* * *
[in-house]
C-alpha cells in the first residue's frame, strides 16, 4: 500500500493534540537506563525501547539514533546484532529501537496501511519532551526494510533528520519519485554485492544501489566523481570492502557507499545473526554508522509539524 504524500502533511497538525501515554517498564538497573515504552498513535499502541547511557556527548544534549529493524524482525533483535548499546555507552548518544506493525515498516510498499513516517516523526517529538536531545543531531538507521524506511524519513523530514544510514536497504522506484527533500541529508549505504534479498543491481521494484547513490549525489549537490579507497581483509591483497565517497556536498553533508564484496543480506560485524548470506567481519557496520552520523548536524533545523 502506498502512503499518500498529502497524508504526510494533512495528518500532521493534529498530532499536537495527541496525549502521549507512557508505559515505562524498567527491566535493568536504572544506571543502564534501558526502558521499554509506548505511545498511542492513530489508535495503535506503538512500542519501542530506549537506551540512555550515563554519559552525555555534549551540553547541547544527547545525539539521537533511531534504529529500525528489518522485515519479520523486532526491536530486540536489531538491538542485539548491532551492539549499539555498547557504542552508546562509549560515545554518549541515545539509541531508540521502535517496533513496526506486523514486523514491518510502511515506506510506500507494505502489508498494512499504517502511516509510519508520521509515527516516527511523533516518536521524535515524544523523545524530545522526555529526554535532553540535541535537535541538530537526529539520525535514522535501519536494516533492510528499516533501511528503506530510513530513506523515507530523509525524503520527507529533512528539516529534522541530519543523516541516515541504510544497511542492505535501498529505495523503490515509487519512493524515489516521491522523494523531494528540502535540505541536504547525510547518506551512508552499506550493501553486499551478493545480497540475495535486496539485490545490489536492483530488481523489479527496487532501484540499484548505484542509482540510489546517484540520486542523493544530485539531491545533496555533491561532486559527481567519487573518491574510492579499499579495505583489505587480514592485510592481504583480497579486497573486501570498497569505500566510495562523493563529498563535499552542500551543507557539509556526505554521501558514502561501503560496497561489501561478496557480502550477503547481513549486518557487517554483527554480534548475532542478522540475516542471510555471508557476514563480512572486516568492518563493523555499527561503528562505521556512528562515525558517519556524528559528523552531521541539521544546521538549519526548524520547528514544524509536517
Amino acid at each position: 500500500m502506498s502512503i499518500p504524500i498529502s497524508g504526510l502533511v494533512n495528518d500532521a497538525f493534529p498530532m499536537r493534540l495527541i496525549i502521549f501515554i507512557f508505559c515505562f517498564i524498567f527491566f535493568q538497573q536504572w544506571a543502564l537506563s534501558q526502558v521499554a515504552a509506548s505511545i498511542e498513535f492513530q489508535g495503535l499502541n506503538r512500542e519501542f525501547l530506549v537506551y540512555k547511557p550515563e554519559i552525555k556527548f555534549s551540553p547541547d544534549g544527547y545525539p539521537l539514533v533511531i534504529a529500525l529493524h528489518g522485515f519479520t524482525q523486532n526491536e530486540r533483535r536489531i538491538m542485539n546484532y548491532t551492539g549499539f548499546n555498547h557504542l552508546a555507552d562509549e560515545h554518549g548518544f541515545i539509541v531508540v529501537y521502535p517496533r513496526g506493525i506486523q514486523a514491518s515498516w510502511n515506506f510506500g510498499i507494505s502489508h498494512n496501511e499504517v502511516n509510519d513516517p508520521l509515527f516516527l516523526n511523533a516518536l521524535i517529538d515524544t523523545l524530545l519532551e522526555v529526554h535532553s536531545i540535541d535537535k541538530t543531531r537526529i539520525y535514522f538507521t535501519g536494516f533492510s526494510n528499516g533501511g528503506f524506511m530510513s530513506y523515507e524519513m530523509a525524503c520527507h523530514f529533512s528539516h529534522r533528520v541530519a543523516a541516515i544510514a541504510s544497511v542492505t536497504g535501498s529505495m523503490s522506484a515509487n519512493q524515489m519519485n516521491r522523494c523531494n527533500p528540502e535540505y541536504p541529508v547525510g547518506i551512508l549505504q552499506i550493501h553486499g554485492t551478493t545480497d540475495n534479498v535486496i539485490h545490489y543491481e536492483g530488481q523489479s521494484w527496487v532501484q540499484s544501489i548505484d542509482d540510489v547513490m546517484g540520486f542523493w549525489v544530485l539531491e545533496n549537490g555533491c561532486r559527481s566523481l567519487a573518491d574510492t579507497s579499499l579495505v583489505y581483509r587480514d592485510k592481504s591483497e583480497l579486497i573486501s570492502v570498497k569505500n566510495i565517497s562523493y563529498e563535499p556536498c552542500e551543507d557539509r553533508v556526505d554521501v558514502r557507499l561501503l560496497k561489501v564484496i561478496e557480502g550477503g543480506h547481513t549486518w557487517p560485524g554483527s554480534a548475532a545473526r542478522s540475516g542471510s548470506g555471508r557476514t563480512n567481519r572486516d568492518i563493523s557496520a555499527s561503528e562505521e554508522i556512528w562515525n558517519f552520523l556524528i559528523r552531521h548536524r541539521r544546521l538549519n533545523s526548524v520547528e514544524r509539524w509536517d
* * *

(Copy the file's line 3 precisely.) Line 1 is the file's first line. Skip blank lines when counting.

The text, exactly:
Amino acid at each position: 500500500m502506498s502512503i499518500p504524500i498529502s497524508g504526510l502533511v494533512n495528518d500532521a497538525f493534529p498530532m499536537r493534540l495527541i496525549i502521549f501515554i507512557f508505559c515505562f517498564i524498567f527491566f535493568q538497573q536504572w544506571a543502564l537506563s534501558q526502558v521499554a515504552a509506548s505511545i498511542e498513535f492513530q489508535g495503535l499502541n506503538r512500542e519501542f525501547l530506549v537506551y540512555k547511557p550515563e554519559i552525555k556527548f555534549s551540553p547541547d544534549g544527547y545525539p539521537l539514533v533511531i534504529a529500525l529493524h528489518g522485515f519479520t524482525q523486532n526491536e530486540r533483535r536489531i538491538m542485539n546484532y548491532t551492539g549499539f548499546n555498547h557504542l552508546a555507552d562509549e560515545h554518549g548518544f541515545i539509541v531508540v529501537y521502535p517496533r513496526g506493525i506486523q514486523a514491518s515498516w510502511n515506506f510506500g510498499i507494505s502489508h498494512n496501511e499504517v502511516n509510519d513516517p508520521l509515527f516516527l516523526n511523533a516518536l521524535i517529538d515524544t523523545l524530545l519532551e522526555v529526554h535532553s536531545i540535541d535537535k541538530t543531531r537526529i539520525y535514522f538507521t535501519g536494516f533492510s526494510n528499516g533501511g528503506f524506511m530510513s530513506y523515507e524519513m530523509a525524503c520527507h523530514f529533512s528539516h529534522r533528520v541530519a543523516a541516515i544510514a541504510s544497511v542492505t536497504g535501498s529505495m523503490s522506484a515509487n519512493q524515489m519519485n516521491r522523494c523531494n527533500p528540502e535540505y541536504p541529508v547525510g547518506i551512508l549505504q552499506i550493501h553486499g554485492t551478493t545480497d540475495n534479498v535486496i539485490h545490489y543491481e536492483g530488481q523489479s521494484w527496487v532501484q540499484s544501489i548505484d542509482d540510489v547513490m546517484g540520486f542523493w549525489v544530485l539531491e545533496n549537490g555533491c561532486r559527481s566523481l567519487a573518491d574510492t579507497s579499499l579495505v583489505y581483509r587480514d592485510k592481504s591483497e583480497l579486497i573486501s570492502v570498497k569505500n566510495i565517497s562523493y563529498e563535499p556536498c552542500e551543507d557539509r553533508v556526505d554521501v558514502r557507499l561501503l560496497k561489501v564484496i561478496e557480502g550477503g543480506h547481513t549486518w557487517p560485524g554483527s554480534a548475532a545473526r542478522s540475516g542471510s548470506g555471508r557476514t563480512n567481519r572486516d568492518i563493523s557496520a555499527s561503528e562505521e554508522i556512528w562515525n558517519f552520523l556524528i559528523r552531521h548536524r541539521r544546521l538549519n533545523s526548524v520547528e514544524r509539524w509536517d